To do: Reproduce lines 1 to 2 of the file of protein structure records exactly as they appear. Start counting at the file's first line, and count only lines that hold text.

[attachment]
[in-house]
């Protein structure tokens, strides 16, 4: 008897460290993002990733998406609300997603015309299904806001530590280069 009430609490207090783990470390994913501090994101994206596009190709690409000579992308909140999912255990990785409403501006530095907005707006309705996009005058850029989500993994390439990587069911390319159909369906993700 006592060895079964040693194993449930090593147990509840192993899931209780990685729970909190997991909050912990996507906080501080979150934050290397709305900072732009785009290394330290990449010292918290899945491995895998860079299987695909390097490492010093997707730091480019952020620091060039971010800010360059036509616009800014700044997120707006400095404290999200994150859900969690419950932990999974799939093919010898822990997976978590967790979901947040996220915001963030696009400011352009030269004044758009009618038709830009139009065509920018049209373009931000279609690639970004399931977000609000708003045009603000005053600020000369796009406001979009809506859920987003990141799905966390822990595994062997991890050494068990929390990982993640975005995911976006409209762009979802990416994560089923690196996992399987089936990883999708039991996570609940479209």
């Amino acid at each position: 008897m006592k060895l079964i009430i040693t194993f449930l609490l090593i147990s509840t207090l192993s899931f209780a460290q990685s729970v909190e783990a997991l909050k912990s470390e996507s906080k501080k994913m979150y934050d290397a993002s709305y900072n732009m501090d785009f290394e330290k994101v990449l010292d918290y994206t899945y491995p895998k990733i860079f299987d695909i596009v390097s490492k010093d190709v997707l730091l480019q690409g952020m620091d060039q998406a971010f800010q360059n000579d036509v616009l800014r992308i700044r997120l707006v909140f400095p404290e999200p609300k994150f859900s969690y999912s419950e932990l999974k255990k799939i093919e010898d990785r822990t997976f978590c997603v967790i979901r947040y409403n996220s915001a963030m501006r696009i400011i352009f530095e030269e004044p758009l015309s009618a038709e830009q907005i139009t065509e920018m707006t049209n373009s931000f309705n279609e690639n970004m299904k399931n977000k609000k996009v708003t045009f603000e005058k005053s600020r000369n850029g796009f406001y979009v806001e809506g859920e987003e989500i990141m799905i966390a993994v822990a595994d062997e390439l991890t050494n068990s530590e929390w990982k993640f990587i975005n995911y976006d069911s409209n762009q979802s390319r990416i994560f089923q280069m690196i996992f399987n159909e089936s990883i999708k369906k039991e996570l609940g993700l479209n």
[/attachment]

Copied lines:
[in-house]
């Protein structure tokens, strides 16, 4: 008897460290993002990733998406609300997603015309299904806001530590280069 009430609490207090783990470390994913501090994101994206596009190709690409000579992308909140999912255990990785409403501006530095907005707006309705996009005058850029989500993994390439990587069911390319159909369906993700 006592060895079964040693194993449930090593147990509840192993899931209780990685729970909190997991909050912990996507906080501080979150934050290397709305900072732009785009290394330290990449010292918290899945491995895998860079299987695909390097490492010093997707730091480019952020620091060039971010800010360059036509616009800014700044997120707006400095404290999200994150859900969690419950932990999974799939093919010898822990997976978590967790979901947040996220915001963030696009400011352009030269004044758009009618038709830009139009065509920018049209373009931000279609690639970004399931977000609000708003045009603000005053600020000369796009406001979009809506859920987003990141799905966390822990595994062997991890050494068990929390990982993640975005995911976006409209762009979802990416994560089923690196996992399987089936990883999708039991996570609940479209």